The weekend before the qualifier I was in a 3 day tournament in Monterey at Del Monte which played very tricky,and was a great warm up for the qualifier. In the field were many accomplished tour pros like Jeff Brehaut, Bob Gilder, along with many of the top NCPGA pros from Northern California. To get back into the Open is again living the dream,and I will do my best to make my first cut in a US Open. The tournament will be at Scioto in Columbus Ohio, Aug 11-14 so stay tuned for live updates from the US Senior Open.

Next up is the trip from San Francisco to Carnoustie for the British Open, to the Senior Amateur at Fornby Scotland, and then to Columbus Ohio. In my next post I will be talking about the San Francisco City, and how you can help bring back this Historical tournament to its home, TPC Harding Park!!

STAY TUNED

Posted by: randyhaaggolf | June 20, 2016

Oh how the game has changed – Men against Boys

Today I read a great article in the Global Golf Post about the Sunnehanna Amateur

If you have not yet subscribed to the number one digital golf publication, you should subscribe NOW, it’s free, informative, and very well done www.globalgolfpost.com

What I loved about this particular article is how spot on the description is of how the younger generation player looks at the top mid-amateurs with little fear if any. These young players are respectful, but I doubt many play us with raised pulse rates any more. You’ll find very distinct differences in the strategy these  younger players employ when playing competitively . Their style is usually more aggressive, and not well thought out and planned. This is the era of the long ball, and not of finesse like Jim Furyk employs.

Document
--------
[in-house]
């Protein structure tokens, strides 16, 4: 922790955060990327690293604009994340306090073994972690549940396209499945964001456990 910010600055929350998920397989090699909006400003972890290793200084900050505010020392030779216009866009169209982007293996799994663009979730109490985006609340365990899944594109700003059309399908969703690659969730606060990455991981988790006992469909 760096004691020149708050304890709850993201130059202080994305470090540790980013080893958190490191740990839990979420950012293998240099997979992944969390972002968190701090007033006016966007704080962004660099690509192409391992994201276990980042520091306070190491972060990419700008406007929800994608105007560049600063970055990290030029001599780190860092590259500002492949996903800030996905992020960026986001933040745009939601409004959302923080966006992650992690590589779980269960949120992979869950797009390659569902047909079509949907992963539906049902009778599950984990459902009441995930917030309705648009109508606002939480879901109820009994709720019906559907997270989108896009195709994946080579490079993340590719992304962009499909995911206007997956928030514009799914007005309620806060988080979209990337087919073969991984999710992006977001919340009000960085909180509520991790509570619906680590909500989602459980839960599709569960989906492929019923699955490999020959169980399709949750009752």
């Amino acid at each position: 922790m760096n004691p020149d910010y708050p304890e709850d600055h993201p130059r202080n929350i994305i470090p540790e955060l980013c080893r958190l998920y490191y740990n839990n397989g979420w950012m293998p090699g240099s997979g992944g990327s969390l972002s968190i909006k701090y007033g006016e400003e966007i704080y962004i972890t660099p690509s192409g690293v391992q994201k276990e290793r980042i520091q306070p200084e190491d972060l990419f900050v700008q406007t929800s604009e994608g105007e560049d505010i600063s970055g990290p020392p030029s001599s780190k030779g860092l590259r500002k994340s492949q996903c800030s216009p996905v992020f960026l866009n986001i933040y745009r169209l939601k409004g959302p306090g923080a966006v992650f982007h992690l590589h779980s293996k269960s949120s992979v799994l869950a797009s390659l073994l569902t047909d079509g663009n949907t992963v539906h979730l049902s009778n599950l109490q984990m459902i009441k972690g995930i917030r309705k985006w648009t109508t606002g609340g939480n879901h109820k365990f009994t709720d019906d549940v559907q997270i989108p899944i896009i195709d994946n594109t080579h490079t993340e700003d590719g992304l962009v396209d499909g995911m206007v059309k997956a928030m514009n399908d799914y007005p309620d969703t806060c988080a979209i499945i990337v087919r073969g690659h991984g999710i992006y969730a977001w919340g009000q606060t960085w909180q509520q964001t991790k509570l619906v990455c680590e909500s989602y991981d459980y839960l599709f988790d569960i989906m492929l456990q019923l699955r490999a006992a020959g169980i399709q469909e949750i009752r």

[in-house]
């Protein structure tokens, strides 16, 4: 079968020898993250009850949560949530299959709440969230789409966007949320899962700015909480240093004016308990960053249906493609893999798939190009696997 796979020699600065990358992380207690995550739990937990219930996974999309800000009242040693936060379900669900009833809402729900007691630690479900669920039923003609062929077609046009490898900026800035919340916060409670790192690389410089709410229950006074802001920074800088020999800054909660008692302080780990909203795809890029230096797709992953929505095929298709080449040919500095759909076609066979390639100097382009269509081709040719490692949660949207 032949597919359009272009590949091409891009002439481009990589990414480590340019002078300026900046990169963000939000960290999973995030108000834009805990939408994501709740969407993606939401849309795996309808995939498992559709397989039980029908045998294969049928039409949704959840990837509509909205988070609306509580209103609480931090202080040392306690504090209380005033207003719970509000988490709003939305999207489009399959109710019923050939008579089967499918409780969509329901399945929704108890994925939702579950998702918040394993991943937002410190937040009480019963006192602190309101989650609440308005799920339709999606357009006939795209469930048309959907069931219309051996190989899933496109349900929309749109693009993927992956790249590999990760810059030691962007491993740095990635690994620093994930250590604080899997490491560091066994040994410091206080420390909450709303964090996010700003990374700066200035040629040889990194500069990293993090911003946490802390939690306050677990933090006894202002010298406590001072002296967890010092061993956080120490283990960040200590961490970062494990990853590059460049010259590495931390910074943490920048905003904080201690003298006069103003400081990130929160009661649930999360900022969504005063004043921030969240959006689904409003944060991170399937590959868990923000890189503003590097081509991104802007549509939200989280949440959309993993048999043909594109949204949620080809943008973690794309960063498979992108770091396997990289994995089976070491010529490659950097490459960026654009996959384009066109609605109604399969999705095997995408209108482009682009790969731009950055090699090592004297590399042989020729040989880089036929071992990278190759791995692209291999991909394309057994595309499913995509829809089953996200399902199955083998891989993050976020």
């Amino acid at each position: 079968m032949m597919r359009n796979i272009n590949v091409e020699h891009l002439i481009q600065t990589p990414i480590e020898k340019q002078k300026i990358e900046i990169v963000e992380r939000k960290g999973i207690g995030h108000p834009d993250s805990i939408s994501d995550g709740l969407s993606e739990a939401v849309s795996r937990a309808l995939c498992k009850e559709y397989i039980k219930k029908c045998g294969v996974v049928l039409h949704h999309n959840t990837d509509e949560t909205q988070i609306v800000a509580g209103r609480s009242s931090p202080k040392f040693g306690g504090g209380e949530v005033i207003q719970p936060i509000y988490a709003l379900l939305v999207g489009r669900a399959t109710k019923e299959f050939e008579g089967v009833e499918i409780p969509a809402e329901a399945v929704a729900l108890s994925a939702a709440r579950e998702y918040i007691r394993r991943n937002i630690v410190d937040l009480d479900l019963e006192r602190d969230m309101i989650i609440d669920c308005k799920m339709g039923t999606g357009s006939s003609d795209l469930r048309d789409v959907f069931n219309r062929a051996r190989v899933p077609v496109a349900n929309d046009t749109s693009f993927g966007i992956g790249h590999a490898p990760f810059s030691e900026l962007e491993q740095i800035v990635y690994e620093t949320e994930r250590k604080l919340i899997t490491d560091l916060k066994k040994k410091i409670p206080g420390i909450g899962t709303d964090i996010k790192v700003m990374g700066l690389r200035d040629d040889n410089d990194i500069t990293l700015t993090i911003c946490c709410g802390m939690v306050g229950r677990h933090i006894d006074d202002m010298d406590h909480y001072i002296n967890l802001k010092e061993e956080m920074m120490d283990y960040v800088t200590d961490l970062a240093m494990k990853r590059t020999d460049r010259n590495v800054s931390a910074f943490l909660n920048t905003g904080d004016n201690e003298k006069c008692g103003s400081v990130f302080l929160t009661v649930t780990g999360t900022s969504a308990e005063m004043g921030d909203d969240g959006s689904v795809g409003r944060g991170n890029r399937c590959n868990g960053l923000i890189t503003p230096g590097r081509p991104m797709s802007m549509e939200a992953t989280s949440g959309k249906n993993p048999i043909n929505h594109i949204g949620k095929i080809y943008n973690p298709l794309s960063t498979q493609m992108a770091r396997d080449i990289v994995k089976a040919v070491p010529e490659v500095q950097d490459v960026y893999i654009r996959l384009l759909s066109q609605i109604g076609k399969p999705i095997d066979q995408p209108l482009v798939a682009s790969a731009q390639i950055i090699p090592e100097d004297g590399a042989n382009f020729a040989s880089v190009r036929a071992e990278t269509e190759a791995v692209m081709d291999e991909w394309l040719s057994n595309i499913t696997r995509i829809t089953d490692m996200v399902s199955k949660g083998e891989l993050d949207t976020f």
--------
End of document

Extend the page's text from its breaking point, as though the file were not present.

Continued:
They all share the same dream, to one day soon go head-to-head with the likes of Daniel Berger, and Jordan Spieth. I say good luck to all of them, but most I will see again one day as a reinstated amateur. Its the raw truth of the game, how many global players make a decent living playing golf, perhaps 500 max, and thats spread over many tours ( PGA, European, Asia and other global tours). While tens of thousands of players are now vying to become one of the lucky pro’s that can make a living playing the game we all love, and not have to teach lessons to beginners for a living. Don’t get me wrong, there is nothing wrong with teaching lessons and making a decent living do so. It was never something I wanted to do 8 hours a day, but each of us eventually find our place in this great game we love.

For me personally I decided to have a career that would support my love and addiction to compete in amateur golf, and over the past 40 years doing so, I have invested over $3,000,000 into my love for the game. That comes out to only $75,000 a year which is low considering that I play in about 25 amateur events a year all over the world. But while this investment seems significant, its not when I look at the return. I can assure you that I have gotten a “Priceless” return on those 40 years, and would not do anything different. Since turning 50 I have been able to play in 6 professional majors, making the cut in 3 of them, and winning low amateur honors (the silver medal) in two British Senior Opens. There is no amount of money, or prize money that comes close to what that experience was like for me.